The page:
It can be argued that Thomas Hobbes in the classic work Leviathan set the foundations for modern political theory. His idea that people choose to cede their personal freedoms to form a larger political entity was done explicitly in order to protect themselves from the dangers spur the emergence of vigilantism. Bertrand Jouvenel in his under-appreciated less know book Sovereignty points out an important flaw in Hobbes idea of the state, that it is psychologically, anthropologically, and historically a complete fiction. We cede authority to individual leaders, often these leaders are deceased in which case we cede that authority to their written or spoken practices and memory. Our Constitution and Declaration, for example, serve as founding documents preserving the authority granted to the founders. With this viewpoint the authority rightly exercised by a state is that authority to which the people grant it. This sounds tautological but in fact with some reflection makes sense. A authoritarian or totalitarian regime, paradoxically enough, is a violation of this arrangement, that it is having failed to obtain the authority freely it instead uses force and terror to obtain it.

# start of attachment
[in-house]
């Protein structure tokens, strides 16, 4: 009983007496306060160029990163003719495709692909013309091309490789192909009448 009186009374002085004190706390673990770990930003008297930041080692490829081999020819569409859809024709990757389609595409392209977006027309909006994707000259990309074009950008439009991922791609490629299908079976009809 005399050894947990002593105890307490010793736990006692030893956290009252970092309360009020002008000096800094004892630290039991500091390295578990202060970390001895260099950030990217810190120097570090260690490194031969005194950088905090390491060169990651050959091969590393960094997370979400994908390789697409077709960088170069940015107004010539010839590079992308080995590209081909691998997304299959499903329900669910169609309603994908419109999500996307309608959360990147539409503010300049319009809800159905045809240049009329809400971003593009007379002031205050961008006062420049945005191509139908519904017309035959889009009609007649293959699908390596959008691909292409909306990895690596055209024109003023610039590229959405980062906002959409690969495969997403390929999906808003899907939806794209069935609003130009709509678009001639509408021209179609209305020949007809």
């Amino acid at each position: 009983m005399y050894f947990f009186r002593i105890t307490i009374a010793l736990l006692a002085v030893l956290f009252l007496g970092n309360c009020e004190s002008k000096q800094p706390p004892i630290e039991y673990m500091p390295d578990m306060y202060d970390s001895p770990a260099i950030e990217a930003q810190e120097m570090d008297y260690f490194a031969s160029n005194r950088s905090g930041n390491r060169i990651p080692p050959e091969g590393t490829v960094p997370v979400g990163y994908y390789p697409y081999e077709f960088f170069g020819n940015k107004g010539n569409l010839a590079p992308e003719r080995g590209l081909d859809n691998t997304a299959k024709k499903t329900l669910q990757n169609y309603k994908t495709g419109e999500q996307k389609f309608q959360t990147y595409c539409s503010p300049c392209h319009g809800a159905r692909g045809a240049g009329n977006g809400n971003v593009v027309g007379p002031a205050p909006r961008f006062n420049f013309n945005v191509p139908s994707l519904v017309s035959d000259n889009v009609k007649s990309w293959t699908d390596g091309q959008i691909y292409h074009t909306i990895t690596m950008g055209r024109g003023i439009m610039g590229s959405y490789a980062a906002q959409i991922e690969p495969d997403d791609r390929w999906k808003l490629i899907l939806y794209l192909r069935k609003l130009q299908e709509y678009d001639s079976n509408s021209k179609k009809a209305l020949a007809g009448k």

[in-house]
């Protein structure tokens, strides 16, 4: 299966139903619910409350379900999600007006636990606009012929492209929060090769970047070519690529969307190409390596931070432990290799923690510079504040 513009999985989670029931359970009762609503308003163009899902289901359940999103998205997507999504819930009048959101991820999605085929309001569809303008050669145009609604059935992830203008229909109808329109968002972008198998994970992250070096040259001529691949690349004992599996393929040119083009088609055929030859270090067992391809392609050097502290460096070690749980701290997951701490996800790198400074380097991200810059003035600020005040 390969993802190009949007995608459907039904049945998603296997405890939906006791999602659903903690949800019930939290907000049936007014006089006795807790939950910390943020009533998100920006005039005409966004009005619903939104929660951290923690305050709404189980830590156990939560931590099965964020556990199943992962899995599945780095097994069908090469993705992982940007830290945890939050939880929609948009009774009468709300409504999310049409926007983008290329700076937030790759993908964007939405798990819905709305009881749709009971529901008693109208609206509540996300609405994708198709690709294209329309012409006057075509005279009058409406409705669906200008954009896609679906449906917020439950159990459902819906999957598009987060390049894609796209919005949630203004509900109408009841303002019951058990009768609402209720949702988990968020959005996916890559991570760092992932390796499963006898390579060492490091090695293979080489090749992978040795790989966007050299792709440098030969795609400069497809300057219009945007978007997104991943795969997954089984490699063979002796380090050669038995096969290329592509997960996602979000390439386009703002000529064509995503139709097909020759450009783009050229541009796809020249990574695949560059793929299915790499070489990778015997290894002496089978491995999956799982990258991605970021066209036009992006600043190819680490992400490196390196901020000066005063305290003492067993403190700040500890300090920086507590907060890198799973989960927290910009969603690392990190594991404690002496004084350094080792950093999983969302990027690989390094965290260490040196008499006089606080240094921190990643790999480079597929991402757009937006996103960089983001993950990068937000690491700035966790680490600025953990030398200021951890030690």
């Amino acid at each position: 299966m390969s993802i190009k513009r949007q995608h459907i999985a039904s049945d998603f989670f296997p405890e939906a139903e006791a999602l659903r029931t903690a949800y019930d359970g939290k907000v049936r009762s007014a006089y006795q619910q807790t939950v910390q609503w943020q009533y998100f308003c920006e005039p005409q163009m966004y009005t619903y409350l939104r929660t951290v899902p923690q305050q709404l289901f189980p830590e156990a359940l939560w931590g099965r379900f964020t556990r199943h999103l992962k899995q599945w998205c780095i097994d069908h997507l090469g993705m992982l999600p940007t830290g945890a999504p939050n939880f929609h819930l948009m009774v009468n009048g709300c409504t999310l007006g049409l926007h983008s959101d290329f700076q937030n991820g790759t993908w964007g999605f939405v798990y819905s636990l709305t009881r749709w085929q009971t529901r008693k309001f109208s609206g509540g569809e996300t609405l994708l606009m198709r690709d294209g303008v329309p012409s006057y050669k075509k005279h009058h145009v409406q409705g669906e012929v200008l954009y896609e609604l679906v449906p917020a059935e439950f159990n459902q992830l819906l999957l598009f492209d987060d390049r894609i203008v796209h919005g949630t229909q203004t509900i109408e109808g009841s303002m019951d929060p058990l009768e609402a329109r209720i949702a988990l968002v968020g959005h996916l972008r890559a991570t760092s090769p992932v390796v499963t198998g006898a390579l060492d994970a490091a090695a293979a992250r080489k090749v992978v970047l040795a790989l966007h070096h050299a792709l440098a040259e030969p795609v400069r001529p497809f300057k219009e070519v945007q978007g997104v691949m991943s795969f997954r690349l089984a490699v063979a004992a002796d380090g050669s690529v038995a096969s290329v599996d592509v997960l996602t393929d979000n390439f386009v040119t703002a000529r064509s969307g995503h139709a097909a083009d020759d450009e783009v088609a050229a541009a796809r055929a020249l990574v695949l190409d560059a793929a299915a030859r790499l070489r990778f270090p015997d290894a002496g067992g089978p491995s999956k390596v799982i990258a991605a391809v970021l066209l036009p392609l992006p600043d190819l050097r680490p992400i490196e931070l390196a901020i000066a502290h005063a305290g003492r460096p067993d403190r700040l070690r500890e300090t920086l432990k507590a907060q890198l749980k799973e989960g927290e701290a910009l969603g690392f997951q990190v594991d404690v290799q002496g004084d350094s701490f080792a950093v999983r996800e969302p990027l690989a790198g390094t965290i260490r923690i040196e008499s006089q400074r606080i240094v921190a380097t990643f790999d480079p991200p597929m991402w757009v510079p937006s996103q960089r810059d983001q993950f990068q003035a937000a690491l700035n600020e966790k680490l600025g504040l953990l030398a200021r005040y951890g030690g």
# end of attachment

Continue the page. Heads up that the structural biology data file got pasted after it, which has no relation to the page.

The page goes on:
What then does this have to do with vigilantism? Vigilantism then is authority being granted to a none state temporary entity because the state has failed to assert and exercise the authority was being offered. That is, the people wanted protection and granted the state the necessary authority to achieve it, but in its failure a quasi-state or community organ (the vigilantes) was in its stead granted that same authority.

Finally, to close out this little essay, it seems pertinent to remark on a common misunderstanding of M. Jouvenel’s understanding of just authority noted above. Vigilante mobs as well as Hitler’s Germany and Nero’s Rome committed acts of atrocities, be it burning Christians or performing genocide. The ethical behavior of the state does not rest on the authority granted to its state (Rights do not protect, following Rousseau’s incisive critique of Locke’s softening of the Hobbesean state’s tendency to tyranny). Ethical behavior by the state, i.e., the problem of lighting the Appian way via torching Christians, in that whether or not the state has been granted the authority to act in that way it remains unethical for Nero as well as his soldiers to actually perform said torching. Or in the case of Nazi Germany, it was not out of bounds for the German government to posses the authority to genocidal slaughter of the insane, the deficient, the gypsy, and the Jew but it was immoral, unethical, and indeed monstrous for individual Germans to do so to participate or even to stand aside and allow it to happen.

Filed under: Ethics & MoralityGovernmentMark O.